In Rita's memory of picking berries with her younger sister, Eileen, Rita notices that her hands are bigger than those of her sister's. Rita's larger hands become a metaphor for the nature of her relationship with her sister, which is protective and maternal. The size of Rita's hands might also be attributed to the longer time she spent struggling in the city.
Warm water (simile)
Rita compares remembering her childhood to feeling warmed by a bath of warm water. The inconsistent timeline of the play lends itself to varied interpretations, including that Rita is hallucinating due to starvation in the courtroom, or that Rita is experiencing flashbacks at the end of her life. Either way, it is clear to see that these memories offer Rita a fair amount of comfort amid periods of fear and physical discomfort.
Incurable Carrier (Metaphor)
The Magistrate justifies his harsh treatment of Rita, asking her if he should break the law just because he feels a human connection to her. When Rita begs to go home, the Magistrate tells her that prisons and fines are one thing, but that she might be perpetually condemned as a human—an incurable carrier of a disease. This carrier "cannot come into contact with others without infecting them" (58). This question by the Magistrate implies that Rita's crime is infectious, that her poverty and degraded position is a state that she could pass on to others merely by living freely in society.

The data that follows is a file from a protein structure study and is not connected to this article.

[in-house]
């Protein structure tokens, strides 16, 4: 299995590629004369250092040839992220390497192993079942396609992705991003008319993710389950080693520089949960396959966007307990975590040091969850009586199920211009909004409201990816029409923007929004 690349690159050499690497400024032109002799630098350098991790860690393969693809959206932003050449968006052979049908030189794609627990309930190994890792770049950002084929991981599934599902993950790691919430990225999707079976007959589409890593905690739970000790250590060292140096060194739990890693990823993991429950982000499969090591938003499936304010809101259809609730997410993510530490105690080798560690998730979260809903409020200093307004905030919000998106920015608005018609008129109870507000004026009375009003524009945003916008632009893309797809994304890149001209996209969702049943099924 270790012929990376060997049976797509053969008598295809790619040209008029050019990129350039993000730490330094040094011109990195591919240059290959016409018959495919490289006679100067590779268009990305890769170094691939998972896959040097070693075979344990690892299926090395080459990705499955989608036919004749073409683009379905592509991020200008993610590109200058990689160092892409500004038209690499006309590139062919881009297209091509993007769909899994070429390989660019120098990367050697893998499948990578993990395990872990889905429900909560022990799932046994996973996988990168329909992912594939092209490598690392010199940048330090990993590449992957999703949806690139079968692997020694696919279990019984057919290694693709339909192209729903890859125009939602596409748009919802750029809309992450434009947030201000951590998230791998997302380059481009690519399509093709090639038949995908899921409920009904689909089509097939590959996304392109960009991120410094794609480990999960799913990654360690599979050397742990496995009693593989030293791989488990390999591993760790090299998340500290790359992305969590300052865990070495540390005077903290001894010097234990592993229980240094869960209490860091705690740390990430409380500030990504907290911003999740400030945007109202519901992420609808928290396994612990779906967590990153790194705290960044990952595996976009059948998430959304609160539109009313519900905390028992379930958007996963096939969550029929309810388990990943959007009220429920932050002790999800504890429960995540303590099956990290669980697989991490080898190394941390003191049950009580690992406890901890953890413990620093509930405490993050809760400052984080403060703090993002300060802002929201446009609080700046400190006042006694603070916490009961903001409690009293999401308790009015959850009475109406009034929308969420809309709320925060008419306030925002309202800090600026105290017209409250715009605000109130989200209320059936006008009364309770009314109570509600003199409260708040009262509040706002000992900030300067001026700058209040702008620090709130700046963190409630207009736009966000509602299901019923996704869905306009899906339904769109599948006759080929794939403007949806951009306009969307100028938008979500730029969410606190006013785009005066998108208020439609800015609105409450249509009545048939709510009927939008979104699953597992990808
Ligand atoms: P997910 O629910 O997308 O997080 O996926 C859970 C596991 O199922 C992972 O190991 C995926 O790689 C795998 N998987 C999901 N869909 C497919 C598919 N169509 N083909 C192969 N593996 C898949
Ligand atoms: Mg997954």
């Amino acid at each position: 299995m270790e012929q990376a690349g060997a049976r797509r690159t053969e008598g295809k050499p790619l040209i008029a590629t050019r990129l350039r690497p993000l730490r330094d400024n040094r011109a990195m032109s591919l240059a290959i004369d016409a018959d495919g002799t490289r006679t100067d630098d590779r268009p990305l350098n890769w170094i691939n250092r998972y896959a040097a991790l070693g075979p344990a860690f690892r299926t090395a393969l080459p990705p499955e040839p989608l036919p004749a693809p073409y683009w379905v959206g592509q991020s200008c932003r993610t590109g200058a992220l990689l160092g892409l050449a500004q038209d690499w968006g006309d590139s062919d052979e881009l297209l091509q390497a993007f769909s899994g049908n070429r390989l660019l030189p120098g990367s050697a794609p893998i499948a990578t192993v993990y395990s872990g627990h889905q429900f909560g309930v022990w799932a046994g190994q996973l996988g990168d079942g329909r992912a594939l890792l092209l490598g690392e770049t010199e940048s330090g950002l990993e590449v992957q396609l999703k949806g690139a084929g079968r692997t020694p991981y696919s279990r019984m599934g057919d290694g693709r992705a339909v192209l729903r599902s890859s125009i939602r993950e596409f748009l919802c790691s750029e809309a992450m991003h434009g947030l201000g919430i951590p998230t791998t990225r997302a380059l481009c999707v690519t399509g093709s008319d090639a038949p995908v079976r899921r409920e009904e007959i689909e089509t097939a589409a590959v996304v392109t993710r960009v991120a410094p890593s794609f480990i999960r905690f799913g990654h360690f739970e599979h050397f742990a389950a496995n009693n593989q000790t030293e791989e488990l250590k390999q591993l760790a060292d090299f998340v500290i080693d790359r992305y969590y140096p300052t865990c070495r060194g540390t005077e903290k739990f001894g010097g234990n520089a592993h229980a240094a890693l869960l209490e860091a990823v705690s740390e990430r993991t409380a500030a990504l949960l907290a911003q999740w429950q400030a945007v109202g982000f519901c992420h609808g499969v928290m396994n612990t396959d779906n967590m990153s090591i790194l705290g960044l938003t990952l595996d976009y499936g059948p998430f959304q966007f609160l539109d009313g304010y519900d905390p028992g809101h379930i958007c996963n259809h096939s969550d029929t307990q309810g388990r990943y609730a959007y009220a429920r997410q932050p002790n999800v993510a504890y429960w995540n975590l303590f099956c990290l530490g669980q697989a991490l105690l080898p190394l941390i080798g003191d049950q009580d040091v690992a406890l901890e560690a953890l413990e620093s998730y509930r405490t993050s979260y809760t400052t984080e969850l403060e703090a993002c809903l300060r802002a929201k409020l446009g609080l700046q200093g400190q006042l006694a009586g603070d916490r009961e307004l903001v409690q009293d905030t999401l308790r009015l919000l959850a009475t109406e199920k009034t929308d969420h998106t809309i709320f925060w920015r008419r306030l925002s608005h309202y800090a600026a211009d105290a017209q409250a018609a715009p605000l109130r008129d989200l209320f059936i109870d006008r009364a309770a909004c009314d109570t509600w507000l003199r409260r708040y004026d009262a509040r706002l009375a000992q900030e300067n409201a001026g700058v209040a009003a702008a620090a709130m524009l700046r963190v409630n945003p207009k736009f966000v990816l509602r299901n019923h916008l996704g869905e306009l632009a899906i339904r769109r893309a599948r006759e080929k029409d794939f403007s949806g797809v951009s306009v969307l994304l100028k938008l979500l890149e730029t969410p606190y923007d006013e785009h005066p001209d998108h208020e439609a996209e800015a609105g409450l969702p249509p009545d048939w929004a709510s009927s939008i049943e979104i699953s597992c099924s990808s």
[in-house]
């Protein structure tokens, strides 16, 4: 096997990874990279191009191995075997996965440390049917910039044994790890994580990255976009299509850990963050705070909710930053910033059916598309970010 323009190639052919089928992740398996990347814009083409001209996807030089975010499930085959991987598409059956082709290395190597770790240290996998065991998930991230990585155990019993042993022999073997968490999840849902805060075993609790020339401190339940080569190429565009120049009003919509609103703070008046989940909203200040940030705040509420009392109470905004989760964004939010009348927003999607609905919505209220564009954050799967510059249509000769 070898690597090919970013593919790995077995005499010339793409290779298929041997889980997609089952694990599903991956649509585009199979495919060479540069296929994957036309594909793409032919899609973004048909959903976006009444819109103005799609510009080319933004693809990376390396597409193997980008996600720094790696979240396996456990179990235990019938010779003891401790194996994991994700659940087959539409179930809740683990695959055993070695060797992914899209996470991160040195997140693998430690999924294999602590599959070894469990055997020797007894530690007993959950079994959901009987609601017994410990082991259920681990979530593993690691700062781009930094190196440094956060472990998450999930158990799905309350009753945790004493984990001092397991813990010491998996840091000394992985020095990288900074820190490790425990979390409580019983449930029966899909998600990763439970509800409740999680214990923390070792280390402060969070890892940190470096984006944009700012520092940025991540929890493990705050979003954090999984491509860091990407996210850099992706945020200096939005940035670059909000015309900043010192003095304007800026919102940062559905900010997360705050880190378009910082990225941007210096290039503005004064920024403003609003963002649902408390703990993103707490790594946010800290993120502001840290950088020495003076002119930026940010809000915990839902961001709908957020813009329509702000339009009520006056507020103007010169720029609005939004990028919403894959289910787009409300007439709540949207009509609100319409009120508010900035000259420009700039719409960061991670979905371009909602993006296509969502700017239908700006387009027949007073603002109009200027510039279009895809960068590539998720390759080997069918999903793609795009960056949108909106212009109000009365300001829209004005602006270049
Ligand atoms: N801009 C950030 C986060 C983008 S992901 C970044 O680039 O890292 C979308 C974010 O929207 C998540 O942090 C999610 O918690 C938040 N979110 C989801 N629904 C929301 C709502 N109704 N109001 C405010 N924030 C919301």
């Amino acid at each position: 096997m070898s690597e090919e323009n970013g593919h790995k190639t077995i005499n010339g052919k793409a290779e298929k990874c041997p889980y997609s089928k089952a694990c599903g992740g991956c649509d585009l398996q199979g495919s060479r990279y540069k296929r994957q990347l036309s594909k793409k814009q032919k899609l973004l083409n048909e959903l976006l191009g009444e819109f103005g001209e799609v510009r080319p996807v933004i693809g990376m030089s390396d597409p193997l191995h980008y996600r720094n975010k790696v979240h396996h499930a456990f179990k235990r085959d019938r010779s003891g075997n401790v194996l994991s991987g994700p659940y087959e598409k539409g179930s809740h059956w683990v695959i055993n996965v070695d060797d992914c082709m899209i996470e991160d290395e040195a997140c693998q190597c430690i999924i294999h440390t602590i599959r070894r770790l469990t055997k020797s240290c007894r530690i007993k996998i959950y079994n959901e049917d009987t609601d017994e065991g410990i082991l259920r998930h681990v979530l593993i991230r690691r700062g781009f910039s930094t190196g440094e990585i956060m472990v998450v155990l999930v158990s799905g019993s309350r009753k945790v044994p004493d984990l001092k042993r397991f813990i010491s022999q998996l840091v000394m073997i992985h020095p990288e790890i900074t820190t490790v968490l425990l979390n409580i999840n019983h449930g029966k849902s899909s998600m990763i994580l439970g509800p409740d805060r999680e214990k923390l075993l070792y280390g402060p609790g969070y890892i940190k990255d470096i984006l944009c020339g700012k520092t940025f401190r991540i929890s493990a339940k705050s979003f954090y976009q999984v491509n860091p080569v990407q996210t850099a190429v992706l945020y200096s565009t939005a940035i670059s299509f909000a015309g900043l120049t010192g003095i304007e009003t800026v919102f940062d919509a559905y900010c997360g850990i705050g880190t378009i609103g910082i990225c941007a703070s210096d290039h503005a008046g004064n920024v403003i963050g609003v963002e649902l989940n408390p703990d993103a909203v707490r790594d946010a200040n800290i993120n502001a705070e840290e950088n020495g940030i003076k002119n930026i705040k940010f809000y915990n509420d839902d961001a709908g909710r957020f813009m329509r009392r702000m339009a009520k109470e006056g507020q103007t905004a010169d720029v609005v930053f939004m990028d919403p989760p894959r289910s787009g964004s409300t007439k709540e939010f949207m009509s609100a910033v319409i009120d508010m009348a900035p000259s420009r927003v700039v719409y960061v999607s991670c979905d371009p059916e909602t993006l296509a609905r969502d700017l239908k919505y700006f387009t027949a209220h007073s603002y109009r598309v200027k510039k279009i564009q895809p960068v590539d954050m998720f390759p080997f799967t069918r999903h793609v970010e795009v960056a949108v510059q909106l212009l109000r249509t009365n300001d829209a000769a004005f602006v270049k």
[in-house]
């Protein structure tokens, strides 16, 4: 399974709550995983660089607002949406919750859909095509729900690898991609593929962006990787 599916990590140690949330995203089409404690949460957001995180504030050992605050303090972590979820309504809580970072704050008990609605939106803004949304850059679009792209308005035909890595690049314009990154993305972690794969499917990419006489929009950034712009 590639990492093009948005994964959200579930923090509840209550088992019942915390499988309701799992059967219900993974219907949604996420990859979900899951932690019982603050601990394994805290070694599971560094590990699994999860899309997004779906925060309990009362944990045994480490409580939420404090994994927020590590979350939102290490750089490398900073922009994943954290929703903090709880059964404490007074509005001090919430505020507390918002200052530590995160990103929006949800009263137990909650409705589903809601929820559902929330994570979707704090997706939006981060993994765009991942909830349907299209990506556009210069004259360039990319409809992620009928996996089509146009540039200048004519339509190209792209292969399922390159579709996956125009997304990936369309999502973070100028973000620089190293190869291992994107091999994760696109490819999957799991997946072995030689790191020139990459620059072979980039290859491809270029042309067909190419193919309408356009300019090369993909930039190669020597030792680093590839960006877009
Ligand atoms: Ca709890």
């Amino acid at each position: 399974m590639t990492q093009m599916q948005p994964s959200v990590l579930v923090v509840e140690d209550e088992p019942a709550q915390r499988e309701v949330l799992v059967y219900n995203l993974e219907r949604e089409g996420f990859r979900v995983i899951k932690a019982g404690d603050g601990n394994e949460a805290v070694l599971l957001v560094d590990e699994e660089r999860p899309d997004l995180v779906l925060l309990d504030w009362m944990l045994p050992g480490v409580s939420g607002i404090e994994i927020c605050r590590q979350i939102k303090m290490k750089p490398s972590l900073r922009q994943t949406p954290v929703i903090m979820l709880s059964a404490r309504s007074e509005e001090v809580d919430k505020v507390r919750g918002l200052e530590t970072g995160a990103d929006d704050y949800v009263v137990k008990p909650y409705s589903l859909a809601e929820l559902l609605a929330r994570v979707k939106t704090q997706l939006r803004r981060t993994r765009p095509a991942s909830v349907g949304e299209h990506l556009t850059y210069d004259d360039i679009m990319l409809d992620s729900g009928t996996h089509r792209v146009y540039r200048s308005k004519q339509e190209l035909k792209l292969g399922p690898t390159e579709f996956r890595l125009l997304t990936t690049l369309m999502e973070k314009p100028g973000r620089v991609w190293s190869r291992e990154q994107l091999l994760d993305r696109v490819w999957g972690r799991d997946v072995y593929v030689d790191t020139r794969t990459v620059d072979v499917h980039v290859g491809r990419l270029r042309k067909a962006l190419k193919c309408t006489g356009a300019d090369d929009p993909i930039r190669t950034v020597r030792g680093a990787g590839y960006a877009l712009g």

The image of bronze produced by the mixture of tin and copper in a melting pot is used as a metaphor for a vision of integrating Indigenous people into white society. The Teacher tells Rita that their school is a melting pot, and that Rita's troubles in school are equivalent to a rejection of this melting pot structure. Later, when Rita messes up a Bible verse, she tells Rita that she "will never make bronze" (66). She condemns Rita's inability to assimilate and tells Rita that this indicates that she is "coming from nowhere and going no place" (66).
David Joe speaks with the Priest about his pain and worry for his daughter. The Priest attempts to comfort him and tells him that he will speak with Rita Joe, to which David responds: "And tell her wat?...Of the animals there...(He gestures to the audience) Who sleep with sore stomachs because... they eat too much?" (104). Calling audience members and other white people who live in comfort "animals" works to implicate the audience in the comfort of their own lives, which they enjoy while people like Rita Joe suffer.
The Ecstasy of Rita Joe Questions and Answers
The Question and Answer section for The Ecstasy of Rita Joe is a great
resource to ask questions, find answers, and discuss the novel.